Again, this all comes down to businesses having a formal drug testing policy. Should an employee refuse to be drug tested, the consequences of such a refusal should be clearly defined in the policy. While an employer might view the employee’s refusal to be drug tested as grounds for dismissal, the employer should take into consideration the employee’s reason for refusing the test and take time for careful consideration prior to taking action. If a drug testing policy is in place and an employee refuses to be tested for drugs, they would then be in breach of their employment contract and subject to some form of disciplinary action, which may not necessarily be dismissal. When determining any sanctions against an employee the usual principles of fairness still apply.

Drug Testing Tribunal Decisions

  • In this case, an employee was dismissed for refusing to take a drugs test. Although this was a unique situation whereby the employee had been confused with another person of the same name and the employee in question had a clean disciplinary record, he was still fired from the business because he refused drug testing. The business stated that, as a manager in the company, the employee should follow company policy and set a positive example to less-senior staff members. In this instance, the tribunal decided this was a fair dismissal.
  • A drama teacher was sacked after he was convicted of the cultivation and possession of cannabis. There was no evidence to show that either the conviction or use of drugs had affected, or would affect, either his work performance or the reputation of his employer. It was found by an employment tribunal that this was an unfair dismissal, a decision that was subsequently upheld by the Employment Appeals Tribunal.
  • The dismissal of an air traffic controller due to his off-duty cannabis use, even though there was nothing to show his work has been in any way affected, was deemed a fair dismissal. His dismissal was justified by the employer by referring to the importance of maintaining public confidence in the service.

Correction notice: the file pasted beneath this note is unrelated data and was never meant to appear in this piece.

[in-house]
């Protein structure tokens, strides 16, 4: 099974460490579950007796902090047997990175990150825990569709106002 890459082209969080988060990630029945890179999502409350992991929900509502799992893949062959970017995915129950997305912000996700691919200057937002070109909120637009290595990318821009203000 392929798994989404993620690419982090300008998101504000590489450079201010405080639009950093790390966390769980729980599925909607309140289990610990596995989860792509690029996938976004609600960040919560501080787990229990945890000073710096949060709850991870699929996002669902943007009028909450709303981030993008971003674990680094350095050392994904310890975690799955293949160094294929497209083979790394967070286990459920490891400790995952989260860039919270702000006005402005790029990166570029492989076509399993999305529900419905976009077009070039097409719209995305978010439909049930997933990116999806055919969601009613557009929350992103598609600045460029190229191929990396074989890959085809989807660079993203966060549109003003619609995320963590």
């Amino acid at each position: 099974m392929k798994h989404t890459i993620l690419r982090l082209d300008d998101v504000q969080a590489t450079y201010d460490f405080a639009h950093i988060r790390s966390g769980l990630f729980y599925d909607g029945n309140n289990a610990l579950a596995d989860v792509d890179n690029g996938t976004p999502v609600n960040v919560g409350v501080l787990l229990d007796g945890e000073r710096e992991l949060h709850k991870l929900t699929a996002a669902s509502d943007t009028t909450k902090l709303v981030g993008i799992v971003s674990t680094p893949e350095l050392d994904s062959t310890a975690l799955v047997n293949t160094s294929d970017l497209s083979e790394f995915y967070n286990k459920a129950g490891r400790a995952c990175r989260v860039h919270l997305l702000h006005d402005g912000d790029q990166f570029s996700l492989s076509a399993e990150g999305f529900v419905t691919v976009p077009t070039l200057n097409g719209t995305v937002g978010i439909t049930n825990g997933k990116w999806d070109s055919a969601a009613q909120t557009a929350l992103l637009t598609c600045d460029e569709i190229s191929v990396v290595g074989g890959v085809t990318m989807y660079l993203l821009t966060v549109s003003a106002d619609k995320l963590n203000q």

• Defective Policy Wording The drug testing policy of a logistics company stated that a dismissible offence was “intoxication at work,” and so the employee was dismissed. While the employee tested positive for cannabis, her employer was not able to prove that she was under the influence of cannabis at her workplace. While the employee had admitted to smoking cannabis the previous week, in this case the employee’s dismissal was deemed to be unfair.
  • Additional Medical Evidence Considered Medical evidence was used successfully by a road construction company to corroborate a positive cannabis drug test in order to defend an unfair dismissal claim. The employee claimed the cannabis had been passively inhaled.

In Conclusion

While employers must be proactive in dealing with drug-related activities in the workplace, they must also follow their own drug policies. In addition, even if an employee has failed a drug test, the employer should listen to reasonable explanations as offered by the employee. Employers must also understand that being under the influence of drugs and failing a drugs test are two entirely separate matters. Should an employee fail to pass a drug test in the workplace, a fair and reasonable investigation conforming to existing policies must be undertaken prior to disciplinary proceedings being concluded.

Employers should –

  • Implement a drug testing policy that is carefully thought out; one that does not restrict the circumstances in which action can be taken.
  • Properly train managers on a) the aims of the company’s drug policy; b) how to recognise the effects of drug taking; and c) how to implement a drug test.
  • Ensure the business has a robust drug testing procedure, ensuring transparency, and using approved methods.
  • Allow a drug tested employee to challenge the results of the test. Note that additional medical evidence may be required.